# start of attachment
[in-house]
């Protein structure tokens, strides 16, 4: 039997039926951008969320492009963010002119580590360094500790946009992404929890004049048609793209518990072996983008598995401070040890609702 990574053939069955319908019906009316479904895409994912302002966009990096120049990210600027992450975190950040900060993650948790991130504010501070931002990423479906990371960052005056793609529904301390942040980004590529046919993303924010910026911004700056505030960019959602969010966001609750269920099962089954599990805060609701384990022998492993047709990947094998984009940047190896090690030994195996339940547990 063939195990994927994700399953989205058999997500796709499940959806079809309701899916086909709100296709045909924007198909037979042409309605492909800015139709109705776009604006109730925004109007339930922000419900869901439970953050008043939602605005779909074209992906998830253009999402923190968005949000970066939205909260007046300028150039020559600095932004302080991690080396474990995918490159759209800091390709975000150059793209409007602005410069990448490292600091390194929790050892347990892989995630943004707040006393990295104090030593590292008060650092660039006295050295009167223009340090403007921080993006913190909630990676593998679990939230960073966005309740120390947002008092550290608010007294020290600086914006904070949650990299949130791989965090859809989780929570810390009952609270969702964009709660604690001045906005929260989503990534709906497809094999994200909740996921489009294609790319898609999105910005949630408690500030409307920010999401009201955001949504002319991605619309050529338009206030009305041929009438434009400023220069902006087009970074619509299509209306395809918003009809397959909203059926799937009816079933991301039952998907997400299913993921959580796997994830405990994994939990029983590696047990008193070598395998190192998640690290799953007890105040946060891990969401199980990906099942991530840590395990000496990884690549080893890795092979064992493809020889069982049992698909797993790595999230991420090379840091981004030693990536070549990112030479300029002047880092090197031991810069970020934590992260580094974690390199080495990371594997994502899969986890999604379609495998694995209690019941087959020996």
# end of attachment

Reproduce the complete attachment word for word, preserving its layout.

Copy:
[in-house]
């Protein structure tokens, strides 16, 4: 039997039926951008969320492009963010002119580590360094500790946009992404929890004049048609793209518990072996983008598995401070040890609702 990574053939069955319908019906009316479904895409994912302002966009990096120049990210600027992450975190950040900060993650948790991130504010501070931002990423479906990371960052005056793609529904301390942040980004590529046919993303924010910026911004700056505030960019959602969010966001609750269920099962089954599990805060609701384990022998492993047709990947094998984009940047190896090690030994195996339940547990 063939195990994927994700399953989205058999997500796709499940959806079809309701899916086909709100296709045909924007198909037979042409309605492909800015139709109705776009604006109730925004109007339930922000419900869901439970953050008043939602605005779909074209992906998830253009999402923190968005949000970066939205909260007046300028150039020559600095932004302080991690080396474990995918490159759209800091390709975000150059793209409007602005410069990448490292600091390194929790050892347990892989995630943004707040006393990295104090030593590292008060650092660039006295050295009167223009340090403007921080993006913190909630990676593998679990939230960073966005309740120390947002008092550290608010007294020290600086914006904070949650990299949130791989965090859809989780929570810390009952609270969702964009709660604690001045906005929260989503990534709906497809094999994200909740996921489009294609790319898609999105910005949630408690500030409307920010999401009201955001949504002319991605619309050529338009206030009305041929009438434009400023220069902006087009970074619509299509209306395809918003009809397959909203059926799937009816079933991301039952998907997400299913993921959580796997994830405990994994939990029983590696047990008193070598395998190192998640690290799953007890105040946060891990969401199980990906099942991530840590395990000496990884690549080893890795092979064992493809020889069982049992698909797993790595999230991420090379840091981004030693990536070549990112030479300029002047880092090197031991810069970020934590992260580094974690390199080495990371594997994502899969986890999604379609495998694995209690019941087959020996």